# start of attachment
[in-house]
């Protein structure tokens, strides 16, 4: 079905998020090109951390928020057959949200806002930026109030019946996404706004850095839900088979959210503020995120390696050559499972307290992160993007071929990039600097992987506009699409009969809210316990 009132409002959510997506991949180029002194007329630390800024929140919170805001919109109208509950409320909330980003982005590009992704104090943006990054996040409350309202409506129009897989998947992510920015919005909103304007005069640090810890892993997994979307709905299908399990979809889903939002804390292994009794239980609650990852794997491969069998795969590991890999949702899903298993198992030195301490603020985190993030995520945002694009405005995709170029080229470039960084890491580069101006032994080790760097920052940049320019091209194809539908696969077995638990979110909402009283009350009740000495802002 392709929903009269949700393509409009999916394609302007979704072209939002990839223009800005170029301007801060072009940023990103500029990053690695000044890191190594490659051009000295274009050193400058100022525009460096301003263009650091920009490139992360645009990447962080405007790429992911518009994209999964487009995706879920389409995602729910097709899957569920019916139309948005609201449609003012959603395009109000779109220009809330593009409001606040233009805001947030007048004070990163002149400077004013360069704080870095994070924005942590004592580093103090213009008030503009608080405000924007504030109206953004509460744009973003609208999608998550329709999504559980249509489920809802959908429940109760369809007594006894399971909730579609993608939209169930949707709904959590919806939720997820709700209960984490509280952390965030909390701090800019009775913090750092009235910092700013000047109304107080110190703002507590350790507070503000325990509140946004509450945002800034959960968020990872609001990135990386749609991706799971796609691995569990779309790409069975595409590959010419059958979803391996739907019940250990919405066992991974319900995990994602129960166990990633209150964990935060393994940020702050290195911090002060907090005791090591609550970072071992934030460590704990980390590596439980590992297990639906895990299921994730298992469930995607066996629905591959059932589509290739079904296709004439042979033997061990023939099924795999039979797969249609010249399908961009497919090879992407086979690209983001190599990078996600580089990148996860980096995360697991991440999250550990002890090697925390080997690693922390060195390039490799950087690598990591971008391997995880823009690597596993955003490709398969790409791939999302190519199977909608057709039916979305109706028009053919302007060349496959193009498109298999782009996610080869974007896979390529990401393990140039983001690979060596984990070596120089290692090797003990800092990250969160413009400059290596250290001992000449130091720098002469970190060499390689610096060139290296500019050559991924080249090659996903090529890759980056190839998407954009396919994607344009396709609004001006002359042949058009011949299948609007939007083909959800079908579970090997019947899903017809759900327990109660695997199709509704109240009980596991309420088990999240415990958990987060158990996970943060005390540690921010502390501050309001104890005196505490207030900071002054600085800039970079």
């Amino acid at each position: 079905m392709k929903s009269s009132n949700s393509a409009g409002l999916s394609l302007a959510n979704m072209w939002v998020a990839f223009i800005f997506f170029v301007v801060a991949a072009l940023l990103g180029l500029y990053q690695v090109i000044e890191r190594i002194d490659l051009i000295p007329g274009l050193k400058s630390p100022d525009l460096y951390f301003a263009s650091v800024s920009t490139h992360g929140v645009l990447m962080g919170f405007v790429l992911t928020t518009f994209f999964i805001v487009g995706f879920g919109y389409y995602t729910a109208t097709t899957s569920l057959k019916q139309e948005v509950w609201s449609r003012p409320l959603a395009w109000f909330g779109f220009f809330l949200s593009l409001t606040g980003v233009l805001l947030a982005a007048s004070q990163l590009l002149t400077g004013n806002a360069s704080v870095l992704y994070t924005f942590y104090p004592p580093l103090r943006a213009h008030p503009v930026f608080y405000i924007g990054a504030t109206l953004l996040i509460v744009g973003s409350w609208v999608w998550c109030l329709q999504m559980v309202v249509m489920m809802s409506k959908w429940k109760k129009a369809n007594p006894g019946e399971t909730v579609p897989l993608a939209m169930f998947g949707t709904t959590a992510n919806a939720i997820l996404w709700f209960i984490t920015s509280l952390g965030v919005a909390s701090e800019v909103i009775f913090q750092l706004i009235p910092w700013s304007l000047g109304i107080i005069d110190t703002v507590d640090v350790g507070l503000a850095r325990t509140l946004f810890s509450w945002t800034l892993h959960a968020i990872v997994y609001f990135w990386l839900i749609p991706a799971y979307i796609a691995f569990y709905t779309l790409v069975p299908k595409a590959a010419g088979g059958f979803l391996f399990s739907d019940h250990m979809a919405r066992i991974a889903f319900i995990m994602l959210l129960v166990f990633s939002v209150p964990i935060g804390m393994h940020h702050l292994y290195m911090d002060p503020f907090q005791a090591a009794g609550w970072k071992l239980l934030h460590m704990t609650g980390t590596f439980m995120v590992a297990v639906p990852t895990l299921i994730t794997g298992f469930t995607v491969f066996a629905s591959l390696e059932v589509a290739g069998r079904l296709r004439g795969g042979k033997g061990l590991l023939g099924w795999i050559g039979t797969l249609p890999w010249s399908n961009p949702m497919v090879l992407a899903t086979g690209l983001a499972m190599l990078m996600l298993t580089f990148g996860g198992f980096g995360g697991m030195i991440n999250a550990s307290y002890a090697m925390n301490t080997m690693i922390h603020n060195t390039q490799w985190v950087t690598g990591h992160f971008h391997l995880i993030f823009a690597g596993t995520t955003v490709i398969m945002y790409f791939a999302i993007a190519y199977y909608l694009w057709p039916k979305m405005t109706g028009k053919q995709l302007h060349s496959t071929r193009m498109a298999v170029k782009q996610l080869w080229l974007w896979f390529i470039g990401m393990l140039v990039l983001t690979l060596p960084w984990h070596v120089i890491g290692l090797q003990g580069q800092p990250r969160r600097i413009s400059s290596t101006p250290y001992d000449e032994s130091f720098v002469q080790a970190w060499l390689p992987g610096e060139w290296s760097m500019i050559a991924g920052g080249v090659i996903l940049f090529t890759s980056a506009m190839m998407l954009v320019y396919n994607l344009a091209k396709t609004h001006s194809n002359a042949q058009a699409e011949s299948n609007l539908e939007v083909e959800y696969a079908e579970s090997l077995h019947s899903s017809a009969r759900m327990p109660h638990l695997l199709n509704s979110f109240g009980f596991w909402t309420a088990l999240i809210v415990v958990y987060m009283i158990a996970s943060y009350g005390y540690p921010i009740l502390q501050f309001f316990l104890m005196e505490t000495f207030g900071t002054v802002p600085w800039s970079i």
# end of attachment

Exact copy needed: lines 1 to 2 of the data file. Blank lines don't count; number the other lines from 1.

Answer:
[in-house]
């Protein structure tokens, strides 16, 4: 079905998020090109951390928020057959949200806002930026109030019946996404706004850095839900088979959210503020995120390696050559499972307290992160993007071929990039600097992987506009699409009969809210316990 009132409002959510997506991949180029002194007329630390800024929140919170805001919109109208509950409320909330980003982005590009992704104090943006990054996040409350309202409506129009897989998947992510920015919005909103304007005069640090810890892993997994979307709905299908399990979809889903939002804390292994009794239980609650990852794997491969069998795969590991890999949702899903298993198992030195301490603020985190993030995520945002694009405005995709170029080229470039960084890491580069101006032994080790760097920052940049320019091209194809539908696969077995638990979110909402009283009350009740000495802002 392709929903009269949700393509409009999916394609302007979704072209939002990839223009800005170029301007801060072009940023990103500029990053690695000044890191190594490659051009000295274009050193400058100022525009460096301003263009650091920009490139992360645009990447962080405007790429992911518009994209999964487009995706879920389409995602729910097709899957569920019916139309948005609201449609003012959603395009109000779109220009809330593009409001606040233009805001947030007048004070990163002149400077004013360069704080870095994070924005942590004592580093103090213009008030503009608080405000924007504030109206953004509460744009973003609208999608998550329709999504559980249509489920809802959908429940109760369809007594006894399971909730579609993608939209169930949707709904959590919806939720997820709700209960984490509280952390965030909390701090800019009775913090750092009235910092700013000047109304107080110190703002507590350790507070503000325990509140946004509450945002800034959960968020990872609001990135990386749609991706799971796609691995569990779309790409069975595409590959010419059958979803391996739907019940250990919405066992991974319900995990994602129960166990990633209150964990935060393994940020702050290195911090002060907090005791090591609550970072071992934030460590704990980390590596439980590992297990639906895990299921994730298992469930995607066996629905591959059932589509290739079904296709004439042979033997061990023939099924795999039979797969249609010249399908961009497919090879992407086979690209983001190599990078996600580089990148996860980096995360697991991440999250550990002890090697925390080997690693922390060195390039490799950087690598990591971008391997995880823009690597596993955003490709398969790409791939999302190519199977909608057709039916979305109706028009053919302007060349496959193009498109298999782009996610080869974007896979390529990401393990140039983001690979060596984990070596120089290692090797003990800092990250969160413009400059290596250290001992000449130091720098002469970190060499390689610096060139290296500019050559991924080249090659996903090529890759980056190839998407954009396919994607344009396709609004001006002359042949058009011949299948609007939007083909959800079908579970090997019947899903017809759900327990109660695997199709509704109240009980596991309420088990999240415990958990987060158990996970943060005390540690921010502390501050309001104890005196505490207030900071002054600085800039970079």